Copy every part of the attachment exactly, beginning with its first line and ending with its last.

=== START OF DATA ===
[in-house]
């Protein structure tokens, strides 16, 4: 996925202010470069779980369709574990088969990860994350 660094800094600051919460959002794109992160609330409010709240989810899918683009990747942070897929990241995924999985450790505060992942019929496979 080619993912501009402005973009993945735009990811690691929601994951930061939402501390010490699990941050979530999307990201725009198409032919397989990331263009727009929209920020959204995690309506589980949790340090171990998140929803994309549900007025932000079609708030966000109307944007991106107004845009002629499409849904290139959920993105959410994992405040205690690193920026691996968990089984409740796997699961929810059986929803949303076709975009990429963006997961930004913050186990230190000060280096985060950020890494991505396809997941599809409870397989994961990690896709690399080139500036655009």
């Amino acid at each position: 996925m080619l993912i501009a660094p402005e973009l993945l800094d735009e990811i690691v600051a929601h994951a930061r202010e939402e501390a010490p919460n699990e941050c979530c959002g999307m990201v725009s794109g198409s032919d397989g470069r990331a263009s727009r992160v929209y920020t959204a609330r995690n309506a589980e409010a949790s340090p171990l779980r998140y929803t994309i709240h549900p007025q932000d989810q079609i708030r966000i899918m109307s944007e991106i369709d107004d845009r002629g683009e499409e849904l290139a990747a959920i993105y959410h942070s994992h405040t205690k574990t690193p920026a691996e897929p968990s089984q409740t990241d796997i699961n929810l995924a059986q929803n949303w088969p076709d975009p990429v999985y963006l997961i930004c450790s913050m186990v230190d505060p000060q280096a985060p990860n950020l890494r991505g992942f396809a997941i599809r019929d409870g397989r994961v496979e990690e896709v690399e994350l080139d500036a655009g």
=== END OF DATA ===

[in-house]
């Protein structure tokens, strides 16, 4: 996925202010470069779980369709574990088969990860994350 660094800094600051919460959002794109992160609330409010709240989810899918683009990747942070897929990241995924999985450790505060992942019929496979 080619993912501009402005973009993945735009990811690691929601994951930061939402501390010490699990941050979530999307990201725009198409032919397989990331263009727009929209920020959204995690309506589980949790340090171990998140929803994309549900007025932000079609708030966000109307944007991106107004845009002629499409849904290139959920993105959410994992405040205690690193920026691996968990089984409740796997699961929810059986929803949303076709975009990429963006997961930004913050186990230190000060280096985060950020890494991505396809997941599809409870397989994961990690896709690399080139500036655009």
């Amino acid at each position: 996925m080619l993912i501009a660094p402005e973009l993945l800094d735009e990811i690691v600051a929601h994951a930061r202010e939402e501390a010490p919460n699990e941050c979530c959002g999307m990201v725009s794109g198409s032919d397989g470069r990331a263009s727009r992160v929209y920020t959204a609330r995690n309506a589980e409010a949790s340090p171990l779980r998140y929803t994309i709240h549900p007025q932000d989810q079609i708030r966000i899918m109307s944007e991106i369709d107004d845009r002629g683009e499409e849904l290139a990747a959920i993105y959410h942070s994992h405040t205690k574990t690193p920026a691996e897929p968990s089984q409740t990241d796997i699961n929810l995924a059986q929803n949303w088969p076709d975009p990429v999985y963006l997961i930004c450790s913050m186990v230190d505060p000060q280096a985060p990860n950020l890494r991505g992942f396809a997941i599809r019929d409870g397989r994961v496979e990690e896709v690399e994350l080139d500036a655009g």